Is economics any better than any other field of human endevour at predicting future events? Can we even know how accurate statistical models are for actual prospective prediction? Such models are developed and tested only using past data.

 
At 2/27/2010 4:57 PM, Anonymous Lyle said...

AT the micro level (which is of course the foundation to macro economics) we do know in their desire to make economics a neat mathematical science like physics, the economists assumed human foibles away, that we are homo economics calculating machines that weigh everything based on purely economic variables. Even Adam Smith knew better. Psychologists have discovered in small tests that this is not the case, that there is a non economical risk aversion in people, people often are overwrought when the make decisions (Angry, excited, depressed,...) and that people follow the herd and make decisions based upon what worked the last time, or with insufficent information. If the foundation is build on quick sand the whole structure is suspect.

 
At 2/27/2010 5:01 PM, Anonymous Anonymous said...

It depends on what you ask, and what you expect, economics to do.

To establish general parameters and guidelines as to what to do. fine.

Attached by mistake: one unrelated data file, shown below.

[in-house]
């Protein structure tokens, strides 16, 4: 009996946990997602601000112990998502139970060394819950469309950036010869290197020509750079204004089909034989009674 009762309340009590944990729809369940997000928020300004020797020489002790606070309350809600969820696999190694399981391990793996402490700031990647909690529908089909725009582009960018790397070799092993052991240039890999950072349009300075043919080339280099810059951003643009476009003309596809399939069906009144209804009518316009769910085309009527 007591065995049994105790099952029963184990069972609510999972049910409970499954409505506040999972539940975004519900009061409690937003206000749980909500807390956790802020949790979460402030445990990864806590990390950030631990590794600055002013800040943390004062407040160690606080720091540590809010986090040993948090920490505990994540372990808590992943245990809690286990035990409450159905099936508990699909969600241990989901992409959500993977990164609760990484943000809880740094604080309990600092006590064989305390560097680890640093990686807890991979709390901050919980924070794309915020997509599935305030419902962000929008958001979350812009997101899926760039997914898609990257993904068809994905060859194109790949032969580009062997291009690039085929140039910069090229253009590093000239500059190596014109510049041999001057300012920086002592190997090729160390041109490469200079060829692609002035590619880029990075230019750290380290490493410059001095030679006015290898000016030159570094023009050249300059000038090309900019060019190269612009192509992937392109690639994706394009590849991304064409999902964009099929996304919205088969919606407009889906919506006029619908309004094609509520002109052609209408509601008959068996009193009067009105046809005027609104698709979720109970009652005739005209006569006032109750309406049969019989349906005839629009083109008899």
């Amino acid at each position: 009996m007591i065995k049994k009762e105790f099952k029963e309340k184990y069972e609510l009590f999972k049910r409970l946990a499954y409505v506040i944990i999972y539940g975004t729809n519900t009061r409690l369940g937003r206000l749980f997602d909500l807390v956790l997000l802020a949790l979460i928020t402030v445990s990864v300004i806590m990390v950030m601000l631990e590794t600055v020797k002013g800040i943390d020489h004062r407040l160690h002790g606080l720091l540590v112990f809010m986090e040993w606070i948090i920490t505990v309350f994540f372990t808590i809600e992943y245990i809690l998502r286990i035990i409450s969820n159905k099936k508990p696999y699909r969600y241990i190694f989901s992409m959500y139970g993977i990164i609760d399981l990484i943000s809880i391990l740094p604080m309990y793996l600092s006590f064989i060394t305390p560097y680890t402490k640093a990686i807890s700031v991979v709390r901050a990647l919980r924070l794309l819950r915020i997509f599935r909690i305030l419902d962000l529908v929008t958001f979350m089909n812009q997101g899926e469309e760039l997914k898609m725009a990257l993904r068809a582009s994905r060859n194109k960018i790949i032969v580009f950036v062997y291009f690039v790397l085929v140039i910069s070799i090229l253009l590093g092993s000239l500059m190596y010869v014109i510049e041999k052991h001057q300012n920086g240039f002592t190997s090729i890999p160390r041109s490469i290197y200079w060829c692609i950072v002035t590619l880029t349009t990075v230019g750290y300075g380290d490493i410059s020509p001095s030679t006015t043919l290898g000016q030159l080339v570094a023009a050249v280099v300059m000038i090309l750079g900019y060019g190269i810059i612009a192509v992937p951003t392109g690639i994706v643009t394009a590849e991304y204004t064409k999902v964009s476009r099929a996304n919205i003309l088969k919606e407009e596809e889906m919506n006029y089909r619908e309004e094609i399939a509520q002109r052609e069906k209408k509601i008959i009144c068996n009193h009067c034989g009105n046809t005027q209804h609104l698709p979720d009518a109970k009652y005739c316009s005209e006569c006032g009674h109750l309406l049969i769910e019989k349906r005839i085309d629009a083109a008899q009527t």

To have it fix you tomorrow's coffee. Or predict with precision.
Better look for something else.

 
At 2/27/2010 8:56 PM, Blogger Michael said...

You have 6.5 billion sources of inputs that are constantly changing. How do you model that.

The two schools of thought are you don't, or you use a gun.

 
At 2/27/2010 9:00 PM, Blogger bobble said...

"The economy is a complex system, our data are imperfect and our models inevitably fail to account for all the interactions."

amen. too many variables

 
At 2/27/2010 9:07 PM, Anonymous Lyle said...

To take Bobble a bit further, and the actors do not always behave in a fully rational manner as Greenspan has discovered to his chagrin.

 
At 2/27/2010 9:11 PM, Blogger Marko said...

When I was studying philosophy of science back in grad school, we used to joke that while psychology and economics aren't as 'scientific' as physics, physics isn't even as scientific as physics. Meaning even physics is not as precise a science as popularly conceived. People hold up science and scientists to too high a standard. That is not to say that science isn't useful, or even wonderful, but the cartoon version of science is not the way to judge science.

 
At 2/27/2010 10:37 PM, Anonymous gettingrational said...